To Evolution

Here's why some people respond well to exercise and others do not

    Abdulaziz Sobh
    By Abdulaziz Sobh

    Categories: Beauty & Fitness, Health

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    Have you ever wondered why some people in your fitness class get a great benefit from the aerobic and strength training sets, while others seem to get an advantage from just one of the workouts?

    Researchers at the Joslin Diabetes Center based in Boston may have found the answer.

    In a study published Thursday in the journal Nature Communications, the researchers discovered a molecular "switch" that occurs when a protein is activated that helps boost the body's response to exercise, called c-Jun N-terminal kinase (JNK).

    "It's like a change," said Sarah Lessard, lead author of the study. "If the switch is on, you will have muscle growth, if it is off, you have resistance adaptation in the muscle."

    We know that aerobic exercise helps prevent diabetes, cardiovascular diseases, and other chronic metabolic diseases. But not everyone gets the same benefits of running, spinning, swimming and other exercises to increase heart rate.

    The researchers found that when the JNK pathway was activated in laboratory mice, they responded poorly to resistance training.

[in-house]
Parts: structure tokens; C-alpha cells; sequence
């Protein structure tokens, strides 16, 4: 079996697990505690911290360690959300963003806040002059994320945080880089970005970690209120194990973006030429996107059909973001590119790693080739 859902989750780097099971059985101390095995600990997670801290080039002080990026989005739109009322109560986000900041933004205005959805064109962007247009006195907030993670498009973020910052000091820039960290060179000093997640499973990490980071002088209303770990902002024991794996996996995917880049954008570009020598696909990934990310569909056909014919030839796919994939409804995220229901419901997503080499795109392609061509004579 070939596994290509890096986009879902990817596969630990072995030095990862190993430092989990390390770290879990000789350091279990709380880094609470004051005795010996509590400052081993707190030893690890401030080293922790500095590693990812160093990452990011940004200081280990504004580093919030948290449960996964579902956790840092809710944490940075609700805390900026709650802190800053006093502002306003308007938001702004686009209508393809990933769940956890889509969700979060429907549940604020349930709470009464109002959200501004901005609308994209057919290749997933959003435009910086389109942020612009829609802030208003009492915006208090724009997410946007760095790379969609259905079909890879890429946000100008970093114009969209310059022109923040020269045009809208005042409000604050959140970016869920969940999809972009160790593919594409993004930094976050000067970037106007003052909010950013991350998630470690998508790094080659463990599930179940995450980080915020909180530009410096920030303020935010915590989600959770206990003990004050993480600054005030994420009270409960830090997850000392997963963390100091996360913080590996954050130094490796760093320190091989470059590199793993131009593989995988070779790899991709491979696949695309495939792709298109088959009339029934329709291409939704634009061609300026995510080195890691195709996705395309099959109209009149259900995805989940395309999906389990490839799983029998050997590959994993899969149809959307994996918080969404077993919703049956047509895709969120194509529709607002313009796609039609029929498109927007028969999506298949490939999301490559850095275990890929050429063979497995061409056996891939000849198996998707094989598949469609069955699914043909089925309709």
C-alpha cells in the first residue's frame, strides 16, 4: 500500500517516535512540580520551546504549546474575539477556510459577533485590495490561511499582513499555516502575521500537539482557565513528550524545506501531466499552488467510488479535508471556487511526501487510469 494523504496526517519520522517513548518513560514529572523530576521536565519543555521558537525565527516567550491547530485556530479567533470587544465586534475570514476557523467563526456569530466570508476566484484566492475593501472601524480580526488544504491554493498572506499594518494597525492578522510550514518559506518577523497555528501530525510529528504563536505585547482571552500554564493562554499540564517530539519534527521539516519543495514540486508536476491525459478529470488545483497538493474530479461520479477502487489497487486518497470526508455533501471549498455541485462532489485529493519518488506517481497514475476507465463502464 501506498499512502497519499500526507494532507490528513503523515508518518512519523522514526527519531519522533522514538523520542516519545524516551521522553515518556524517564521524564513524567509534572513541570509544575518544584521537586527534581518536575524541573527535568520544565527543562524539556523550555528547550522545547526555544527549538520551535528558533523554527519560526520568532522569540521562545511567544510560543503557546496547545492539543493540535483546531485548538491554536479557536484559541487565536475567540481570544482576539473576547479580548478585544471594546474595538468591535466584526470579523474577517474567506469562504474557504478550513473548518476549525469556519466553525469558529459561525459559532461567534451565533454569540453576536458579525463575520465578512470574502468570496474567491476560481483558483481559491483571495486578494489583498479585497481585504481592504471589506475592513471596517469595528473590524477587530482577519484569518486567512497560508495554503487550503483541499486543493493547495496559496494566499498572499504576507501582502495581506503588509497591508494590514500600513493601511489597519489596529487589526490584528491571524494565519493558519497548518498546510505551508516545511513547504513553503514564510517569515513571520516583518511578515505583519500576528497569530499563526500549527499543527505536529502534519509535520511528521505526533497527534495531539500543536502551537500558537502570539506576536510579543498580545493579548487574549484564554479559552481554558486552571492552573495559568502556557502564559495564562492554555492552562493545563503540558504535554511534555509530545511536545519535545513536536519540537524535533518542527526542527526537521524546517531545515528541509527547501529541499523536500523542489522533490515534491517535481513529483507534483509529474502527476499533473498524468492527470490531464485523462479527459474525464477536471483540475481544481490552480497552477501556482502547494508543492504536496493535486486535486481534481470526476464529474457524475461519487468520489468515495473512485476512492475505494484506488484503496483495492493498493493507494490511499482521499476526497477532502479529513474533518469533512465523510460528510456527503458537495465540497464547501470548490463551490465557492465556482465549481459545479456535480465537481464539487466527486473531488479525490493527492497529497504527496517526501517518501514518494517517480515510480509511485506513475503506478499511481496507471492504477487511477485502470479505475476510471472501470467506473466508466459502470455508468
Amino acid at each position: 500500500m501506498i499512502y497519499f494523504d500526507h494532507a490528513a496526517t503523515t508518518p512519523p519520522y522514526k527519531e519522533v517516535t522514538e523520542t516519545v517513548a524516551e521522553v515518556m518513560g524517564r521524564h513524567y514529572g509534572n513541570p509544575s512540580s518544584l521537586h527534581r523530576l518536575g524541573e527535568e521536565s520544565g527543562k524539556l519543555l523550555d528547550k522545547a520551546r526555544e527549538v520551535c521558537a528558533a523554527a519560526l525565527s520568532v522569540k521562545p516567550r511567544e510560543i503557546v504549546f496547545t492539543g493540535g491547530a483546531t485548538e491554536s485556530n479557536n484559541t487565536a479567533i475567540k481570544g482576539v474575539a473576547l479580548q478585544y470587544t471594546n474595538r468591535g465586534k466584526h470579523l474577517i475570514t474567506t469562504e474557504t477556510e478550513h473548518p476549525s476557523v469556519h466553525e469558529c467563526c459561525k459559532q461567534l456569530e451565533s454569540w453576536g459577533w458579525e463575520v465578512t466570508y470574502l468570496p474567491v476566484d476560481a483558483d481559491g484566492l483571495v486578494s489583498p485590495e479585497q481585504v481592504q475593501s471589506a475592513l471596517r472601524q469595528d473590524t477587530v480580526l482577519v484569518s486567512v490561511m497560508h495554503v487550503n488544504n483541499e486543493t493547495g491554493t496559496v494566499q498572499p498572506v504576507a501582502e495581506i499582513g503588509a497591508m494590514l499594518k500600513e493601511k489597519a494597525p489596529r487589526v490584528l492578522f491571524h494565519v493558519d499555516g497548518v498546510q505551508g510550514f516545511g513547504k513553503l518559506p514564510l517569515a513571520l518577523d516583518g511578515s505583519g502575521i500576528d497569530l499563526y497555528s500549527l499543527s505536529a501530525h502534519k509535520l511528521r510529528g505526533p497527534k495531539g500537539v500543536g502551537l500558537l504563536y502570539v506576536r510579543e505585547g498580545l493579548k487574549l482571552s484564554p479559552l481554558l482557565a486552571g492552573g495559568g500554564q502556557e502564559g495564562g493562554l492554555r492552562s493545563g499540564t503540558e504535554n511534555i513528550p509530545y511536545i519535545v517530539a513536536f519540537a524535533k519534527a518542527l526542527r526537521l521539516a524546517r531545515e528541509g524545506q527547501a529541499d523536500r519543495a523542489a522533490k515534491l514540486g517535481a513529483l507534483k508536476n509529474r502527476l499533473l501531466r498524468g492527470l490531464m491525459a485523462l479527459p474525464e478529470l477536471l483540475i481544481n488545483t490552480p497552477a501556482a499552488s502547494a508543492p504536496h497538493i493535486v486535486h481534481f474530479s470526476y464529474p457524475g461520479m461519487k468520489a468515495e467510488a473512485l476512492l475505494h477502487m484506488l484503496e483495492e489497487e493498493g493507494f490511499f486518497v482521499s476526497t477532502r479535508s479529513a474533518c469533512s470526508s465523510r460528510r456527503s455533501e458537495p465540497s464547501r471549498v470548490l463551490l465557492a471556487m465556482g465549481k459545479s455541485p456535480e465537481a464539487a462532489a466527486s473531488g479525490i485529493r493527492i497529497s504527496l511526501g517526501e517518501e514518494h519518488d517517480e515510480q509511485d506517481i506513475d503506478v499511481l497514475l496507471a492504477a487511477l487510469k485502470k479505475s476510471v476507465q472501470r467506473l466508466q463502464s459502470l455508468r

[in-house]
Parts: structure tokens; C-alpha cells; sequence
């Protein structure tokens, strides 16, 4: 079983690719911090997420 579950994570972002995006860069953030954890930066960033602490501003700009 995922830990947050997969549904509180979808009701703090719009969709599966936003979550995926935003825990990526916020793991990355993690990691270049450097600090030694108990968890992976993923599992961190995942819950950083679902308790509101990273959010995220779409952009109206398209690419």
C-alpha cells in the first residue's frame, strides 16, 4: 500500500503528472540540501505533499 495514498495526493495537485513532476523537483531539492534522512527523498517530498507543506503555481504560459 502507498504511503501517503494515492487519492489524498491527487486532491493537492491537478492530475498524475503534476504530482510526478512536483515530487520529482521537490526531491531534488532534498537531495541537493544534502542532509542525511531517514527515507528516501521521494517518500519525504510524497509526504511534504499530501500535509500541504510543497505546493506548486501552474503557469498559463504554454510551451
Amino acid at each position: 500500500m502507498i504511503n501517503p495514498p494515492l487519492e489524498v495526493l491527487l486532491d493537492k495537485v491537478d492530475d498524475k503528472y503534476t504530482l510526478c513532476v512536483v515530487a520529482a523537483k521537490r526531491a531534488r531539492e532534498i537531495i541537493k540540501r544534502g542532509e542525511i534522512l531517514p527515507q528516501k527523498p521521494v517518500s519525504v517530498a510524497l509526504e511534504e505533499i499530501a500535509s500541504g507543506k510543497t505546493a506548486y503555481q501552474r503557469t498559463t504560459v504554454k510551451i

When the scientists eliminated the production of the JNK protein, the mice had a much greater increase in their capacity for aerobic exercise, as well as higher levels of blood vessels and a type of muscle fiber that would help with resistance compared to normal mice.

    The researchers also repeated the tests in humans and obtained similar results. While lifting weights, the researchers found that JNK was activated in the muscles of the legs. But when subjects cycled on a bicycle, a resistance exercise, JNK generally did not activate.

    The results of the study have direct implications for the treatment of type 2 diabetes.

    Researchers are now looking for ways to inhibit JNK activation.

    If excessive activation of the JNK pathway during resistance exercise actually increases the risk of diabetes, and if scientists can find a way to stop that process, "we might be able to reverse the risk in some people," said Lessard, assistant. researcher of clinical, behavioral and results research at Joslin.